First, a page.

Contributing factors to neck pain or poor neck positioning 


  • Shoulder mobility deficits

  • Thoracic mobility deficits

  • Poor neck strength - specifically deep neck stabilizers

  • Poor shoulder strength - over use of traps due to weakness in scapular stabilizers

  • Poor Posture

  • Lack of awareness

A lot of times our athletes/clients can correct their positioning once they have a visual cue (videos are great!). Most of the time they just don’t realize what they are doing. 

What to do if you have neck pain

I’m biased but of course my first advice would be to see a physical therapist. Come in, get a movement screen, or if you have pain get a physical therapy evaluation. Many times it is a simple fix and can prevent further injury. 


Other things to work on:

1. Perform a self mobility check for overhead mobility

Can you raise your arms all the way overhead without letting your rib cage flare up?

1st try lying on your back

1st try lying on your back

Then try standing

Then try standing

If you have a hard time going fully overhead then it’s likely you are getting more motion either from your neck or by flaring your rib cage out in order to reach the movement standard for overhead lifts. 


One example to improve thoracic extension

One example to improve thoracic extension

2. Work on mobility 

  • Thoracic extension


  • Suboccipital neck release












3. Work on strength 

  • Deep neck flexors/chin tucks

  • Scapular muscles

  • Strict shoulder/upper body strength

    • HSPU controlled negatives

    • Strict press with DBs or barbell



4. Work on your head positioning 

Now you know where your head should be with these movements. 

  • Check in with yourself.

  • Video yourself.

  • Ask your coaches what your neck looks like.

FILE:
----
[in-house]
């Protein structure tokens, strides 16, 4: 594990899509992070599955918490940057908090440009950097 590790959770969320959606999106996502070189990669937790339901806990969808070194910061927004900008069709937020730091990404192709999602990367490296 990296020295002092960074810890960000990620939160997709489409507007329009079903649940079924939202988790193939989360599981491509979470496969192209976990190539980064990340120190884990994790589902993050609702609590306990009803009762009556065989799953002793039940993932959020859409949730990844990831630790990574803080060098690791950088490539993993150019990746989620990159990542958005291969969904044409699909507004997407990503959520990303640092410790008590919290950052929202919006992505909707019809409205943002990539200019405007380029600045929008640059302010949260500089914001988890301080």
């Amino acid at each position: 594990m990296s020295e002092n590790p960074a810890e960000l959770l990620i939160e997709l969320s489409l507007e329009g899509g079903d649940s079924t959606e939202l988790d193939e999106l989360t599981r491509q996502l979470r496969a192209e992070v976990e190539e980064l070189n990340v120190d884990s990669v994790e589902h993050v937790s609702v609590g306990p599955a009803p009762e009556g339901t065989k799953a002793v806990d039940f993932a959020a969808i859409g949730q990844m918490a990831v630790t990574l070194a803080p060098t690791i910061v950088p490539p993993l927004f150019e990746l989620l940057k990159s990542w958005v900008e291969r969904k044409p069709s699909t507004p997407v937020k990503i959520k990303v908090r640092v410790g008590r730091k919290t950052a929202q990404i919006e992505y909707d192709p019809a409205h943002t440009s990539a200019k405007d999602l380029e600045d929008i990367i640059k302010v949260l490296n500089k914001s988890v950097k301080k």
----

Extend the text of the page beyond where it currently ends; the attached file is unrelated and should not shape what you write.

5. Modify 

  • For wall balls try a dumbbell thruster

  • Use dumbbells instead of barbells for overhead movements

  • Take a break from overhead movements

  • Control your HSPU, don’t crash (obvious fix) but most likely this is happening due to lack of strength and control in your shoudlers. Spend time working on controlled negatives or strict seated DB press



6. Cervical traction

Not for everyone with neck pain, so check with your medical professional before trying this on our own. 

Remember, most of us are training not testing while doing CrossFit.

So yes, strive for the appropriate movement standard but if you have neck pain and don’t have full overhead mobility, start modifying your movements versus compensating.

Then keep working on the things to improve your positioning!

We, as physical therapists and coaches, have even more tools in our toolbox to help you achieve this so let us know what you need help with! Don’t wait if you are having neck pain. Come in and get checked out to make sure it’s not anything more serious. Try to avoid only the quick fixes like manipulations and just rolling it out. We can help you figure out WHY you are having neck pain. 


Written by Beth Ansley, PT, DPT, OCS
Please contact my at beth@arrowptseattle.com with any questions!